# 54

Note: Although this review draws together reviews of ITN and mentions prominent EA organizations, it takes no position on the validity of these critiques. The purpose is merely to collate, summarize and categorize them for ease of reference. For this review, only the main body of linked posts was used. Brief citations are given at the end. This is a work in progress, and any additional corrections or references are appreciated.

Introduction

The Important, Tractable, Neglected framework is a heuristic or framework for estimating the marginal utility of additional resources applied to an altruistic cause. Personal fit is sometimes added as an additional criterion, depending on the purpose of the cause prioritization effort. It is heavily featured in writing within the Effective Altruist movement, including in the introduction to the movement on EffectiveAltruism.org, the Key Ideas article on 80000Hours.org, and the Focus Areas page of Open Philanthropy. The importance of cause prioritization is a common theme of the EA movement, and the ITN framework is one of the most prominent frameworks for carrying out this analysis.

An array of critiques of the ITN framework has emerged, as well as responses to them, which are categorized and summarized here. Some critiques are theoretical and others are of its application. Theoretical critiques generally examine how ITN diverges from an ideal model of cause prioritization. Critiques of application focus on how specific individuals or organizations use ITN, either for cause prioritization or as a rhetorical device. In reviewing the use of ITN or any other cause prioritization approach, it is useful to keep the organizational or social context in mind.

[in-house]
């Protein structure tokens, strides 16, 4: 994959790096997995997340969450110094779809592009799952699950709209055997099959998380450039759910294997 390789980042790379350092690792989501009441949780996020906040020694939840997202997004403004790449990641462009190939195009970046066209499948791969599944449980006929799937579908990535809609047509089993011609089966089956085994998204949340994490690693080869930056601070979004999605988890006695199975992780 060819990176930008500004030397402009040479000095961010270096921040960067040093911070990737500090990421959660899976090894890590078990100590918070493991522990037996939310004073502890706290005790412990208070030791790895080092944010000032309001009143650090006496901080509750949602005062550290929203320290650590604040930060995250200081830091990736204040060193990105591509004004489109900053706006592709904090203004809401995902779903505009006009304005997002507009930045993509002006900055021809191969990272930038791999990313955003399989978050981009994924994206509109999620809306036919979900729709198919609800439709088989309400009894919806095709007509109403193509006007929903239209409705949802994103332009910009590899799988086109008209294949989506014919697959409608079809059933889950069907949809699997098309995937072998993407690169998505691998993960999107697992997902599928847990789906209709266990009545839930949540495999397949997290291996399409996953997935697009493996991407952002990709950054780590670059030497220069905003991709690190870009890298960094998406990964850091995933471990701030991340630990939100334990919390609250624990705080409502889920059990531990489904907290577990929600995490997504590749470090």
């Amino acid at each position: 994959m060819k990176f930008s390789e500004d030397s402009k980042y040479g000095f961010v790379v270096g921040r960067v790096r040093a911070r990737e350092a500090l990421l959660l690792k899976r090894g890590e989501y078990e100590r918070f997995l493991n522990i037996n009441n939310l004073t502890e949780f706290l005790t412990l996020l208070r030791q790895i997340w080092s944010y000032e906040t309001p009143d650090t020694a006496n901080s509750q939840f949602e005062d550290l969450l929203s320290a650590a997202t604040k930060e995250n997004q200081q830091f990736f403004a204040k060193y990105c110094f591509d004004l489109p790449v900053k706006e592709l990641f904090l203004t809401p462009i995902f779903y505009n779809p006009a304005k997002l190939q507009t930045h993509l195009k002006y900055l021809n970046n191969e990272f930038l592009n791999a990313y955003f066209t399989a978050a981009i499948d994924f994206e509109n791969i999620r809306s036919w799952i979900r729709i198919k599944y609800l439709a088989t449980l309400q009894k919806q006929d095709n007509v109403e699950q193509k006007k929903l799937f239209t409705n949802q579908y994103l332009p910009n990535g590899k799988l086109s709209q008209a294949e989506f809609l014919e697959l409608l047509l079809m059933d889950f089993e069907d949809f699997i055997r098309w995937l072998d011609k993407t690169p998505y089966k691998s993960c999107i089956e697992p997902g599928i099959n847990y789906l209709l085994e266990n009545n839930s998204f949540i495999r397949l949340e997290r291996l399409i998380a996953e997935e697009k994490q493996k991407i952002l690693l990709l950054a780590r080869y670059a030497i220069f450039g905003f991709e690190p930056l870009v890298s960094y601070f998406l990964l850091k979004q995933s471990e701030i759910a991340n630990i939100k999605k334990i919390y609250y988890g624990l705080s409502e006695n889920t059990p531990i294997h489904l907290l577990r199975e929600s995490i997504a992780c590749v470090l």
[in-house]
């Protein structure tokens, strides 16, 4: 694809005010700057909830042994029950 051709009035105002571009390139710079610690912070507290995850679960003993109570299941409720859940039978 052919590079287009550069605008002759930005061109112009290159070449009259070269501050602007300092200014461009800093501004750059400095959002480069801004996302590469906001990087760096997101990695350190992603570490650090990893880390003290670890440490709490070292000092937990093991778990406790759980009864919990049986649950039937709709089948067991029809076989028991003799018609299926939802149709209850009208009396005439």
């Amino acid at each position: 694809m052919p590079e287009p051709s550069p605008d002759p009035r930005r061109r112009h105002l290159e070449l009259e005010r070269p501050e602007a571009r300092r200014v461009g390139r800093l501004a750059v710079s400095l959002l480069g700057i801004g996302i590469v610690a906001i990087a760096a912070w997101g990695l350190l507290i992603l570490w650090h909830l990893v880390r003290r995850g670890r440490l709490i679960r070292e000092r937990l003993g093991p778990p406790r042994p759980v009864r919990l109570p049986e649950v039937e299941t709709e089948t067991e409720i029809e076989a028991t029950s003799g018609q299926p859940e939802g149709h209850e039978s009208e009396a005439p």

There are many critiques of cause prioritization generally that are not specific to ITN. Alternatives methods for estimating cost-effectiveness exist [12] [13]. Problems of cause prioritization generally are beyond the scope of this review. When they are mentioned, it is in the context of how ITN leads to blindness or mistaken assumptions around those deeper issues.

The following is a list of critiques of ITN.

Neglectedness improperly assumes diminishing marginal returns